While mostly everyone who goes to work for Wall Street is looking to be a millionaire, it looks like that’s certainly not the case for all of them. The office of New York state comptroller, Thomas DiNapoli, has gone on the record saying that up to 10,000 jobs are likely to disappear on Wall Street throughout the year 2012. The overwhelming majority of these jobs are expected to be cut from the dwindling securities industry. This comes on the coattails of several other major layoff announcements in the financial sector including those of Bank of American and Goldman Sachs, all of which are considering symptoms of the pessimistic outlook on the global economy.

The seeming insolvency of the European debt crisis and domestic concerns regarding continual lack of industrial growth are contributing to the cutbacks seen in the financial sector. Experts and analysts believe that those working in securities are being hit especially hard because of the need for high levels of confidence to drive the securities game. Without assurances from the market as a whole that things are set to improve, those on Wall Street are increasingly following the general trend of downsizing by-way of immense layoffs. This only contributes to the United States’ inability to lower unemployment below 9.1%.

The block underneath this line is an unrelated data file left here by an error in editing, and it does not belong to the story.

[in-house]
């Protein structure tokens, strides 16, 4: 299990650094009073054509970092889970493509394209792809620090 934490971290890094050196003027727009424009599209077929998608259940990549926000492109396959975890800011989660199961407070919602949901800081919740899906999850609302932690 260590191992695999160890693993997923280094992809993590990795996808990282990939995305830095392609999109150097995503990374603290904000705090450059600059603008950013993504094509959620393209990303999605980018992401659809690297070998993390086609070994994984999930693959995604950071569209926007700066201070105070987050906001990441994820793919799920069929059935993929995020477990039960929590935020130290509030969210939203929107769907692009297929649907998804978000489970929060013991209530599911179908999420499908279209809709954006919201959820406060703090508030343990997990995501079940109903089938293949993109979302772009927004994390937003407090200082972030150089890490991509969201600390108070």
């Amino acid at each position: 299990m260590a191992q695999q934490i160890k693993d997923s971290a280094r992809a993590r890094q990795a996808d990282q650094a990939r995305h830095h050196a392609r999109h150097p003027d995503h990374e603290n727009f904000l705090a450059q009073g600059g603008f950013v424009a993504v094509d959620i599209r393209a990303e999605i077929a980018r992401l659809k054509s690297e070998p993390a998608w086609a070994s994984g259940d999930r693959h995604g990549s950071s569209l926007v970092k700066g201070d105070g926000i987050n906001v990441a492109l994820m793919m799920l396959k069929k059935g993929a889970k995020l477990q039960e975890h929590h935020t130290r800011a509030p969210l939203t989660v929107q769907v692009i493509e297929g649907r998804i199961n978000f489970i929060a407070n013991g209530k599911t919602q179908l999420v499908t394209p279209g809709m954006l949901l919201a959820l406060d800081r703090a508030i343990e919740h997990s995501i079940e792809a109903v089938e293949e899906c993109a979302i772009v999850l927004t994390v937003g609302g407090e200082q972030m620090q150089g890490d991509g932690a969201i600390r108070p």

The scary thing is that Wall Street has been the only place where success has been seen in recent years. While millions of Americans are still unable to find work and millions more fight off debt, those working in the financial industry have continued to make millions. These people were, by the way, the ones chiefly responsible for the 2008 economic meltdown. Now that even they are timid in the face of the financial future of the world, and are subsequently downsizing, people are starting to wonder if any recovery was ever actually occurring, except of course for the portfolios of the very few top margin stock market profiteers.

Are the job losses on Wall Street and throughout the financial sector something to fret over? Yes and no. They’re a sign that things truly are a lot worse than anyone on television and especially those elected to office are willing to admit.

But if it took job losses on Wall Street for you to realize that, then you must have been living under a rock for the past several years. The gains of Wall Street in the aftermath of the calamity of 2008 have not been the result of reestablished investor confidence, but the last ditched effort by those responsible for the crisis in staving off their personal losses. It looks like they might have started to run out of gas.

It just would’ve been nice if the taxpayers weren’t the ones who filled the tank up.

Ever since Vanessa was old enough to get someone’s attention, she has been incessantly communicating and sharing her ideas with anyone and everyone who would listen to her. Apparently not much has changed over the years. If you are interested in seeing more of her writing, contact Vanessa.Burke@43a.com.

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